Globalization is something. The laptop where I am typing this is Chinese (Lenovo), and the antivirus software I use to protect it is Russian (Kaspersky). The world wide web I am using was invented by a Briton (Tim Berners-Lee) and first tested in Swiss-based lab operated by a consortium of 22 mostly-European countries (CERN). My browser of choice, Chrome, was developed by a firm co-founded by a Russian Jew (Google). The messaging system I use most was invented by Swedes, Danes, and Estonians (Skype). The gas station I use most is a British-Dutch conglomerate (Royal Dutch Shell). Continue reading
All these Americans talking about foreigners taking their jobs, and they still won’t walk the walk about filling those jobs, according to Bloomberg:
American farmers have been complaining of labor shortages for several years now. Given a multi-year decline in illegal immigration, and a similarly sustained pickup in the U.S. job market, the complaints are unlikely to stop without an overhaul of immigration rules for farm workers.
Efforts to create a more straightforward agricultural-workers visa that would enable foreign workers to stay longer in the U.S. and change jobs within the industry have so far failed in Congress. If this doesn’t change, American businesses, communities and consumers will be the losers.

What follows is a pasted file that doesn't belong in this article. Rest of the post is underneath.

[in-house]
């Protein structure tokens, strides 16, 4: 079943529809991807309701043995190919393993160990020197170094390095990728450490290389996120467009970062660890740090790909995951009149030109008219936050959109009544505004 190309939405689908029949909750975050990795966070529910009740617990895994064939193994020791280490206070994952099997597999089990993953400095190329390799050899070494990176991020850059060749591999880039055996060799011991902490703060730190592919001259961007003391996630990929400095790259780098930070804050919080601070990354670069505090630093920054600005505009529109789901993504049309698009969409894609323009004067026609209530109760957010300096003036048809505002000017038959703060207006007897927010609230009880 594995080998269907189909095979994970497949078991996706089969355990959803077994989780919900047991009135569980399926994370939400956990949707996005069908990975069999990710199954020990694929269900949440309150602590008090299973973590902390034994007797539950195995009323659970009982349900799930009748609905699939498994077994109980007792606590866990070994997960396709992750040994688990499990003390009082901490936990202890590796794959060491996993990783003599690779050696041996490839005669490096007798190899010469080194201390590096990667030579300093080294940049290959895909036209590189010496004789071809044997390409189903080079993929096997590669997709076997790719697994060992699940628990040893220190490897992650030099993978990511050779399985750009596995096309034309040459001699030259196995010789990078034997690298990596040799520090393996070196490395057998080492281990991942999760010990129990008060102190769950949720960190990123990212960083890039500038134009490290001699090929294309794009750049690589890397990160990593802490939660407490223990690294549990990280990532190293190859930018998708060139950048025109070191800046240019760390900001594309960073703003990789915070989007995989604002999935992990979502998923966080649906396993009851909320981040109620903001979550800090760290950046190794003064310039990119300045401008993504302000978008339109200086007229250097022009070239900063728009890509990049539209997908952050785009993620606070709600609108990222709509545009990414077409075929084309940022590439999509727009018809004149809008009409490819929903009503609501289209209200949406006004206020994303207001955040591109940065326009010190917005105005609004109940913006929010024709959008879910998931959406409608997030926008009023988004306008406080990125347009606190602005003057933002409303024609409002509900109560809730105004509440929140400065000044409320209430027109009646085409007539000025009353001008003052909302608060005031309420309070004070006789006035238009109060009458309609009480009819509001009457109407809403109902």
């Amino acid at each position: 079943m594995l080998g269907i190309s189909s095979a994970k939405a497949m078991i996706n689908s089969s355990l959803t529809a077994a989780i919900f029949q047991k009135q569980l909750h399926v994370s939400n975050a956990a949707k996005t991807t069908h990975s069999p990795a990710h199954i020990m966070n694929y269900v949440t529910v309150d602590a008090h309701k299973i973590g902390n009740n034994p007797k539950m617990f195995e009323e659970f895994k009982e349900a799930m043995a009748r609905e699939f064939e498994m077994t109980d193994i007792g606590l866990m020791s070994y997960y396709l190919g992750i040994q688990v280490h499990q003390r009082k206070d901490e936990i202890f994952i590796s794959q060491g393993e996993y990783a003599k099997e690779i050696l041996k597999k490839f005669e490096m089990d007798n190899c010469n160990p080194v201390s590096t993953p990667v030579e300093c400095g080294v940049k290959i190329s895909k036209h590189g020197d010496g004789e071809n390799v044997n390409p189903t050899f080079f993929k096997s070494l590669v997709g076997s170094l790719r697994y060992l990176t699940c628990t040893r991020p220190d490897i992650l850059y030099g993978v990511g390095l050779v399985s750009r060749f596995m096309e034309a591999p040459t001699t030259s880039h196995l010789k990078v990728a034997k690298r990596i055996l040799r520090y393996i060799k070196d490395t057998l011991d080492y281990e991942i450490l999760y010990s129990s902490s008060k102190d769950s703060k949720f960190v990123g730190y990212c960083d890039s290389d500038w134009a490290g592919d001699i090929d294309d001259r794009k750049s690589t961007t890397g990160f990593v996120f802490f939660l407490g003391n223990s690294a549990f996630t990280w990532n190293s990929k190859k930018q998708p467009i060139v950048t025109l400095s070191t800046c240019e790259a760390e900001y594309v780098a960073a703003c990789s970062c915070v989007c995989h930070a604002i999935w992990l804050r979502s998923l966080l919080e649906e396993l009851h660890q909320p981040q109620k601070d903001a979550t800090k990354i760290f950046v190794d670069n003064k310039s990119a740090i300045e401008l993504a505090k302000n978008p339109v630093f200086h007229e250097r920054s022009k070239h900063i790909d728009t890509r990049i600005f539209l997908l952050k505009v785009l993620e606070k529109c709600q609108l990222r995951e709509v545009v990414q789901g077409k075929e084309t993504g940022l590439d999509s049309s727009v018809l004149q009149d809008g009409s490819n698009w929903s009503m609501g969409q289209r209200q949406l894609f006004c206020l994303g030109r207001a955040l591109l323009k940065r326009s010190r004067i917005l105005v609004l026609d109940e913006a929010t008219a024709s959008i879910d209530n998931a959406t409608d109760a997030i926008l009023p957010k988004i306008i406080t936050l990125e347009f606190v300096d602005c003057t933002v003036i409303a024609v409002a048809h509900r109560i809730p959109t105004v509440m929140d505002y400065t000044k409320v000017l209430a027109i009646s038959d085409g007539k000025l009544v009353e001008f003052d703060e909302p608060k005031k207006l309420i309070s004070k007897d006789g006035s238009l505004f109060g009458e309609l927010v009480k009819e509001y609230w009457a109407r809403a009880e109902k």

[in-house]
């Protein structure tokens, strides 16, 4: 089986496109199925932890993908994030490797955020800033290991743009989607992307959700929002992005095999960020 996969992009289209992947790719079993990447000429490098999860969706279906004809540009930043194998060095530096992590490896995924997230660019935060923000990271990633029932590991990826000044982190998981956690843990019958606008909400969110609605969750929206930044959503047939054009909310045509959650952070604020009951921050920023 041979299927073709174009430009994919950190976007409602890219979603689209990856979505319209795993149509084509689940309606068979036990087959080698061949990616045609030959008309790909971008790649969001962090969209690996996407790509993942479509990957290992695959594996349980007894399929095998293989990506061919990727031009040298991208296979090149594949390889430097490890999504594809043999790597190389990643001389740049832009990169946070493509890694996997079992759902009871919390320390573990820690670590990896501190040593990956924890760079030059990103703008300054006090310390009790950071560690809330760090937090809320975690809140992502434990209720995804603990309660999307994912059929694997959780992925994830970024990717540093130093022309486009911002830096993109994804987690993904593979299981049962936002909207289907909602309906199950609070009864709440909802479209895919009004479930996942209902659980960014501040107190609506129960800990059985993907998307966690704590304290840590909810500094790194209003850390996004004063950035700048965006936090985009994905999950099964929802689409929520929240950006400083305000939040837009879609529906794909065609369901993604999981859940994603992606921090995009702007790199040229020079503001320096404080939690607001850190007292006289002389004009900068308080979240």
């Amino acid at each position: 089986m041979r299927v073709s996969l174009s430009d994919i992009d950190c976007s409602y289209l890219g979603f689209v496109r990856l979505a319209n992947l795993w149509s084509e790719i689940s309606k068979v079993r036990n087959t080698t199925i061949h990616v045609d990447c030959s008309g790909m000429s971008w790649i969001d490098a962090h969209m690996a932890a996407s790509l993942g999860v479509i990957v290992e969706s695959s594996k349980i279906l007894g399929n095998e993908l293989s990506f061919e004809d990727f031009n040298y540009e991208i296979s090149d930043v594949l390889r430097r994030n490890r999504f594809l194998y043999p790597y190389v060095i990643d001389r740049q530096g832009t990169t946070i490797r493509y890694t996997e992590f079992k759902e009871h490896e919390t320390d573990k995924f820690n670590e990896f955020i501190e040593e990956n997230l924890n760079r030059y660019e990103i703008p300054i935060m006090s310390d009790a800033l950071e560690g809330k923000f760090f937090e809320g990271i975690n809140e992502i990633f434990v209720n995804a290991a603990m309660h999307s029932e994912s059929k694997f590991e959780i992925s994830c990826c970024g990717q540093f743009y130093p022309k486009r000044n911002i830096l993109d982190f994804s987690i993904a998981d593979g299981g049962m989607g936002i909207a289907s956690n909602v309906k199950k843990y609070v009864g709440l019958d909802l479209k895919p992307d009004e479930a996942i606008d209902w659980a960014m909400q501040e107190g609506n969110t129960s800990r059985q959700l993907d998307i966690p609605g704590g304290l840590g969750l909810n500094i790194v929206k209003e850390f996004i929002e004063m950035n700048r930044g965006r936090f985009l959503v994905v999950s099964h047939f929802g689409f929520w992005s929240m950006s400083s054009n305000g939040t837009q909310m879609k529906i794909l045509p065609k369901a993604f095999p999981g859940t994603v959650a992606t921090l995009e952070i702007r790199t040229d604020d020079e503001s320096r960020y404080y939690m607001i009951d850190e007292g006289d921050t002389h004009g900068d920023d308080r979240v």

Perhaps half of U.S. farm laborers are undocumented immigrants. As fewer such workers enter the U.S., the characteristics of the agricultural workforce are changing. Today’s farm laborers, while still predominantly born in Mexico, are more likely to be settled, rather than migrating, and more likely to be married than single. They are also aging. At the start of this century, about one-third of crop workers were over the age of 35. Now, more than half are. And crop picking is hard on older bodies.
One oft-debated cure for this labor shortage remains as implausible as it has been all along: Native U.S. workers won’t be returning to the farm.
Some weeks ago, I read a piece in The Economist that has stayed with me. It was about the efforts of Sierra Leone, among the world’s poorest countries, to combat “neglected tropical diseases” (NTD), a family of 17 diverse communicable diseases that afflict over 1.5 billion in tropical and subtropical areas worldwide.
It featured one victim named Hannah Taylor, who woke up one day with a fever, followed by her legs swelling up to four times their normal size. The physical damage was irreversible, and the subsequent appearance and putrid smell led to her being ostracized by her community. She was a victim of lymphatic filariasis (a.k.a. elephantiasis), a mosquito-borne infection that could have been treated safely with a pill costing no more than fifty cents before it progressed.